The Immigrant’s Refrigerator 
by ELENA GEORGIOU
reviewed by NATHAN LESLIE

GenPop Books, 2018



As we all know, immigration has become a flashpoint for twenty-first century political diatribes and turmoil—and much worse. In this context, Elena Georgiou's The Immigrant's Refrigerator comes as a welcome survey of characters from this milieu. Georgiou, author of two previous collections of poetry and editor at Tarpaulin Sky Press, offers as her first short story collection twelve astute works directly or indirectly about the immigrant experience. Readers will take comfort to know that the theme of migration is seldom didactically employed in this collection, and often Georgiou handles it with poise. Frankly, I find short story collections with a unifying leitmotif a comfort; it reveals focus and discipline on the part of the author.

In The Immigrant’s Refrigerator, Georgiou's straightforward prose and first-person point of view are suitable for characters who are often in transition. The direct first-person voices also add immediacy and texture to these stories. For instance, in "Gazpacho," the opening story, an immigrant living along the U.S.–Mexico border sells gazpacho from buckets at the train station. What our protagonist really wants is to find his father. Movingly, this twenty-year-old also takes care of his "road cousins" by feeding them the cold soup. The first-person is also well-suited to the title story about a gay escort/MFA student dealing with the aftereffects of terrorism and violence in Northern Ireland. The first sentence features the words "bomb, blast, dead." This sets the stage for an effective inner exploration.

Two of my favorite stories in the collection, however, appear toward the end of The Immigrant's Refrigerator. In "Pork is Love," a Nigerian rebels against the strictures of society in Vermont; it starts with pork fat. Though the story offers unexpected turns, I won't ruin the twist in this review. "Osman's Window," perhaps the collection's most politically compelling story, as well as the most tender, gives the reader a glimpse into a refugee relocation center in Maine. The Somalian protagonist is introduced to American customs and hospitality on a small scale by virtue of Rita, a kind-hearted Venezuelan-American. Interestingly, Georgiou has written both "Pork is Love" and "Osman's Window" in the third person, which goes against the grain of the first three-fourths of her collection. Though at first I missed the first-person testimonies in “Pork is Love” and “Osman’s Window,” the author handles these voices with ease, and in fact I prefer their directness to that of the first-person stories preceding them, whose voices do unfortunately accumulate into a kind of sameness.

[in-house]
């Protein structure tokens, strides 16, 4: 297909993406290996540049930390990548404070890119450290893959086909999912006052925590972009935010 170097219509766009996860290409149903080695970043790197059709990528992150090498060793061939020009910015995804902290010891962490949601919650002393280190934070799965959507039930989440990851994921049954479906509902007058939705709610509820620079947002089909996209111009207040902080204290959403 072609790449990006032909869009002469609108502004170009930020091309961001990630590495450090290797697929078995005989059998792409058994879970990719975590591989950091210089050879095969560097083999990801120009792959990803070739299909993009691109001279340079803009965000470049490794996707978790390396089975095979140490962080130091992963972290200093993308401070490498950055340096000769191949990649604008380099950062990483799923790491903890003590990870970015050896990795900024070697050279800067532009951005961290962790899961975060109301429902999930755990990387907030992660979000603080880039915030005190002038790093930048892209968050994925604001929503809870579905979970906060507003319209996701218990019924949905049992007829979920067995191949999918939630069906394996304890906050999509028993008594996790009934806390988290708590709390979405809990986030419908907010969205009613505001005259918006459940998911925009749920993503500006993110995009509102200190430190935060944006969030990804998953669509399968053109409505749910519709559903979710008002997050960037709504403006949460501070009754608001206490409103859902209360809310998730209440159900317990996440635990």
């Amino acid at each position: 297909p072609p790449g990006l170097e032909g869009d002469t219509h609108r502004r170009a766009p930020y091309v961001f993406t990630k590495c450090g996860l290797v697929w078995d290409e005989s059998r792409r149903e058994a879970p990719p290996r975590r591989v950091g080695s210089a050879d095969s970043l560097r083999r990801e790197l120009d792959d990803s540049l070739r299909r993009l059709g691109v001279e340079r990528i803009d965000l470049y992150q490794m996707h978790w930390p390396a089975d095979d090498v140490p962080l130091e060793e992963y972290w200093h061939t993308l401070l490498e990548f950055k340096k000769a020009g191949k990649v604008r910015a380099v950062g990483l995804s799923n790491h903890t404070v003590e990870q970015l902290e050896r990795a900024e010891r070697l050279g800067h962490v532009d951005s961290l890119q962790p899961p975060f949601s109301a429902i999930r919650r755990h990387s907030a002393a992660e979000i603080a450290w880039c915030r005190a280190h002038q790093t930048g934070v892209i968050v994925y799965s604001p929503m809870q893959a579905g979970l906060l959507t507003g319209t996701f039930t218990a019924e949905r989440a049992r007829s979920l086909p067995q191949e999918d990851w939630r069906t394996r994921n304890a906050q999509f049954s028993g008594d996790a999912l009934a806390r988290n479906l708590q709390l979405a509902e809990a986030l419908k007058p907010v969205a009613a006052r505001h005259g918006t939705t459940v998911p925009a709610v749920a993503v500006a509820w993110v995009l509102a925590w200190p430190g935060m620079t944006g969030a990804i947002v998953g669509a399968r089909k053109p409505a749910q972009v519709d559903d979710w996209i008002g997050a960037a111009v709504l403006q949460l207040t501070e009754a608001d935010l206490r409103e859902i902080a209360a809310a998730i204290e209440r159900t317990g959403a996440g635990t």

Georgiou is a wonderfully empathetic writer, and one who seems fascinated by the variety of characters and voices presented by twenty-first century America (and Great Britain). As a sidebar, I also noticed frequent musical and gastronomical motifs. The variety of characters is mostly a boon to contemporary readers, though it is not always clear from which country the protagonist originates in some of the stories in the middle of this collection. Additionally, in Georgiou's next book I'd also like to see her delve into the voices of characters who are less consistently virtuous. The good intentions of the author in this project is often mirrored by characters who are mostly good-natured. Though this makes for a heartwarming read, it is a bit too heartwarming at times for this reader.

Overall, The Immigrant's Refrigerator is a compelling read and certainly a worthwhile short story collection to consider as a counterpoint to the xenophobic rhetoric of the Trump administration, for starters. What I especially appreciate about this collection is Georgiou’s empathy; she is able to shrewdly step outside of her own experience and place herself in the shoes of others. This also takes a subtle imaginative faculty. As Ekaterinia from the wonderfully sensory "How Now" realizes, "Pity for one another is something immigrants have in abundance, but they hide it from view." This collection valiantly shows us the thoughts and feelings of folks who are often dismissed by the Fox News contingent as mere interlopers. In The Immigrant’s Refrigerator, all are welcome at the table.








NATHAN LESLIE's​ ten books of fiction include Three Men, Root and Shoot, and Sibs and Drivers, among others. He is also the author of The Tall Tale of Tommy Twice, a novel, and the poetry collection Night Sweat. Nathan’s work has appeared in hundreds of literary magazines including Boulevard, Shenandoah, North American Review, Hotel Amerika, and Cimarron Review. Nathan was series editor for the Best of the Web anthology 2008 and 2009 (Dzanc Books) and edited fiction for Pedestal Magazine for many years.

Recently Nathan was interviews editor at Prick of the Spindle and over the past two years he wrote a monthly music column for Atticus Review. His work appeared in Best Small Fictions 2016 and earlier this year his work was published in Flash! a flash fiction anthology published by Norton and edited by John Dufresne. He is the founder and host of the monthly Reston Readings series and he teaches in Northern Virginia at Northern Virginia Community College. He is currently the series editor for Best Small Fictions 2019 and is the founding editor of the new literary magazine Maryland Literary Review

Nathan won the 2019 Washington Writers Publishing House prize for fiction for his book of stories, Hurry Up and Relax, to be published this autumn.



THE ADIRONDACK REVIEW
COPYRIGHT © 2000–2019
ISSN: 1533 2063
SPRING 2019